Plans move forward for Forbes Avenue development site

Plans are inching along for the development of the recently sold Claremont Unified School District Surplus site, located at 2475 N. Forbes Ave.

On November 21, the Claremont Unified School District Board of Education approved the sale of the short-lived La Puerta Intermediate School to the highest bidder, Brandywine Homes of Irvine. The transaction, raking in $18,875,000 for the school district, is currently underway.

The developer has wasted no time in meeting with the city to flesh out their plans for the site. City officials met with Brandywine executives at the end of December, according to Brian Desatnik, director of community development. Their second meeting was set for last week and, if all goes according to plan, a preliminary review of site plans could come before the city’s planning commission in early February, he shared.

Though Mr. Desatnik states only preliminary plans for development were discussed, in an interview with the COURIER in late December, Brandywine President Brett Whitehead expressed the company would like to build large homes at around the million-dollar price point on the approximately 9.7-acre parcel. Each would be between 3,000 to 4,000 square feet.

“We feel there is a lot of pent-up demand for move-up housing,” he said. “It’s a market we feel hasn’t been served for a number of years.”

A zoning change will be necessary in order to move forward with those plans. Although the surrounding neighborhood is zoned residential, the La Puerta lot is currently designated as public and does not allow for residential development, according to city officials.

La Puerta and the surrounding area were used for agricultural purposes until 1967. The following year, CUSD purchased the property for a second middle school after El Roble became overcrowded. When La Puerta Intermediate School closed in 1979, the city of Claremont entered into a 99-year lease agreement with CUSD for use of the back portion of La Puerta for a city sports park. Brandywine’s purchase will not affect this agreement, city officials have confirmed.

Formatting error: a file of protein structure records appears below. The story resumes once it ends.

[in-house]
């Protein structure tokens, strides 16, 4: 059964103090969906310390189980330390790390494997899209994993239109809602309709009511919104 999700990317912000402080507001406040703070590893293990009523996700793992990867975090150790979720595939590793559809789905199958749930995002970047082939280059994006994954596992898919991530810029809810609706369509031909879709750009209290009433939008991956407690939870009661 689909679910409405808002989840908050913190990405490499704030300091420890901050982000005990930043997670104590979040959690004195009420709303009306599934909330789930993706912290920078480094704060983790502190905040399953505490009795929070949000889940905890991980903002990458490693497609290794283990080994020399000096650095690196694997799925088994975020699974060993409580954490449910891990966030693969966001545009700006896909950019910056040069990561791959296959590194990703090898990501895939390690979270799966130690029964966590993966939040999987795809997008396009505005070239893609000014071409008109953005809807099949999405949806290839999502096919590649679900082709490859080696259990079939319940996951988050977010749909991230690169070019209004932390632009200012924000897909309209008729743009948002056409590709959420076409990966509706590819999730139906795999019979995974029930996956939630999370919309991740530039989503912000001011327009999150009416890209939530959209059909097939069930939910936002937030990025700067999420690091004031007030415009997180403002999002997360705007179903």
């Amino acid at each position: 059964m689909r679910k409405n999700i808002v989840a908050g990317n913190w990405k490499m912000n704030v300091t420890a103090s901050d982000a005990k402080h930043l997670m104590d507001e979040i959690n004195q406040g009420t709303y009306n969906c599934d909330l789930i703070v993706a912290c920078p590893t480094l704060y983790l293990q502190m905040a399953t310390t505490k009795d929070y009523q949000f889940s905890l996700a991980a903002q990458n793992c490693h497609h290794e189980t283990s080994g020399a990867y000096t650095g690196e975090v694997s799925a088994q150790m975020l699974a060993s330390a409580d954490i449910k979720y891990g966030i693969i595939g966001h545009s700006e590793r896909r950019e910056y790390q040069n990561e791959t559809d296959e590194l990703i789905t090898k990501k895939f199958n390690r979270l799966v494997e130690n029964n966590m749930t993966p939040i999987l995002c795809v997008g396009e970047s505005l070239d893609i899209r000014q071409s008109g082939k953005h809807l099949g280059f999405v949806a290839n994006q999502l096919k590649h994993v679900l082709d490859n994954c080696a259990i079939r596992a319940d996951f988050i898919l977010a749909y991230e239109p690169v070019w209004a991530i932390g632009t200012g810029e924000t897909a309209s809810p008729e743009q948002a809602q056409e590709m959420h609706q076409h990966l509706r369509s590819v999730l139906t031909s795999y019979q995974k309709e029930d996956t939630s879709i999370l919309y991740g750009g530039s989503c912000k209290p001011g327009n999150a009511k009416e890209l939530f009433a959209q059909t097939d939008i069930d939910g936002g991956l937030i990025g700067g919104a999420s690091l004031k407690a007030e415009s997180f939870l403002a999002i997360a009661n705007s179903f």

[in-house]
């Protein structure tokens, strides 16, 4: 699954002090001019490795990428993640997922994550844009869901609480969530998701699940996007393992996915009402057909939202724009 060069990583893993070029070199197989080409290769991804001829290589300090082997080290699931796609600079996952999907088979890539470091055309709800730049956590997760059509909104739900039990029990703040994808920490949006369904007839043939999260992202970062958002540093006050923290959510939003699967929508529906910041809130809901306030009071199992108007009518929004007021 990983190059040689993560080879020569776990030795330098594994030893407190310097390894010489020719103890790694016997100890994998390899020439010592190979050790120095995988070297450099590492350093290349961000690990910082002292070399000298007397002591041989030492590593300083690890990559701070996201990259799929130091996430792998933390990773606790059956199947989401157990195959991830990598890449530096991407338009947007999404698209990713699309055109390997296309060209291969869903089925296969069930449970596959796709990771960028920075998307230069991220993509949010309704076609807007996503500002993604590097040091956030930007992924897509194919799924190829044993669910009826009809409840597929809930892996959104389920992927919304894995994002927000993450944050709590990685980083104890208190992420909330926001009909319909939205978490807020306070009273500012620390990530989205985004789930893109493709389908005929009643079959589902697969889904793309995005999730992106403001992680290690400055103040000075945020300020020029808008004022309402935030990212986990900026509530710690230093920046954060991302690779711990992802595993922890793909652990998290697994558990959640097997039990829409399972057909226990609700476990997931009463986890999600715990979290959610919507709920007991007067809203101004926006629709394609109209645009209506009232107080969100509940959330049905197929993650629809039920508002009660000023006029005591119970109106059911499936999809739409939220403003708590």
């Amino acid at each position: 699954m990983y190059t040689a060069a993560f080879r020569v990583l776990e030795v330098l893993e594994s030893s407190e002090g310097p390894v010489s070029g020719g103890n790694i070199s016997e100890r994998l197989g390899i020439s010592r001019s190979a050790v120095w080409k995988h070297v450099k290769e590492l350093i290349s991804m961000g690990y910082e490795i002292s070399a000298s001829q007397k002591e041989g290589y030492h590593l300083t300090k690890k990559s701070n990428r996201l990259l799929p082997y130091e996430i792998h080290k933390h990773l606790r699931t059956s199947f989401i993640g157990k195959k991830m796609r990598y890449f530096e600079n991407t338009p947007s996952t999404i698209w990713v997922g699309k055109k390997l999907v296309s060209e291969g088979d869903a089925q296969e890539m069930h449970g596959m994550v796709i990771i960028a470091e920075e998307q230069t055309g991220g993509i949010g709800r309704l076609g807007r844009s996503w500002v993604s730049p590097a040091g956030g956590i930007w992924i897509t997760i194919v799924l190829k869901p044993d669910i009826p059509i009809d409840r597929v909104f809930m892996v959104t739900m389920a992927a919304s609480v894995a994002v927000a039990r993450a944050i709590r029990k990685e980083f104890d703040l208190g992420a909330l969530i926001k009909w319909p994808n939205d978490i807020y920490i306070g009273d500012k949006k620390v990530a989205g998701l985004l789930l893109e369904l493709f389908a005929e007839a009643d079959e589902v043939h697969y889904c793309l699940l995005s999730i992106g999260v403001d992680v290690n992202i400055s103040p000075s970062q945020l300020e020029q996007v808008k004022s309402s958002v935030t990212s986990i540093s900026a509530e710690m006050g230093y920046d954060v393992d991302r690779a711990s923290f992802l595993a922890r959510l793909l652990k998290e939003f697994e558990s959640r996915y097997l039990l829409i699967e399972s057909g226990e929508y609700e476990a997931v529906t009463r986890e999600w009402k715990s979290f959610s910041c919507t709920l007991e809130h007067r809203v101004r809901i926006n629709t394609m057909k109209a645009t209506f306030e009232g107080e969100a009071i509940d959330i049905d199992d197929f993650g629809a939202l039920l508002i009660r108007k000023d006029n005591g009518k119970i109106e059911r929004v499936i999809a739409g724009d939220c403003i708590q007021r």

Plans for La Puerta Elementary School, which would have been the district’s eighth elementary school, never materialized after Measure Y money ran out. The district abandoned the project in late 2004. An amendment to the city-school district lease agreement was made in 2007, after the city council approved a 70-foot-tall cell phone tower on the site.

In 2008, Carrie Allen, then CUSD director of secondary education, presented the board of education with a 5-year plan to increase technical education. With the district offices moved to the adult education building on San Jose Avenue, work began on the future CHS Career Technical Center to be located at La Puerta with a targeted opening of 2010. This second attempt by the district to use the land was also abandoned when lack of funding caused the district to wind down the effort. The CUSD board deemed the site surplus in late 2012.

In order to develop homes as desired, Brandywine management will likely be seeking to change the land’s zoning designation to a specific site plan or custom map, according to Mr. Desatnik. Customized zoning is often used for large sites that do not have consistent borders. In the case of the surplus site, homes border only two sides of the property with a trail and park lining the other two. A custom map would help the developer make the best use of the open land and varying setback requirements.

“This will allow [Brandywine] more flexibility,” Mr. Desatnik said.

Though plans for the development of the surplus property may be in front of commissioners by next month, construction is still a ways off, Mr. Desatnik assured.

“We want to get preliminary feedback from the community and commission,” he said. “It helps developers to get early feedback and the community feels better when their voice is heard early on in the process before the developer has spent mega time and money developing a concept. It benefits everybody.”

The COURIER will continue to report on development of the La Puerta surplus site as information becomes available.

—Beth Hartnett


Submit a Comment

Share This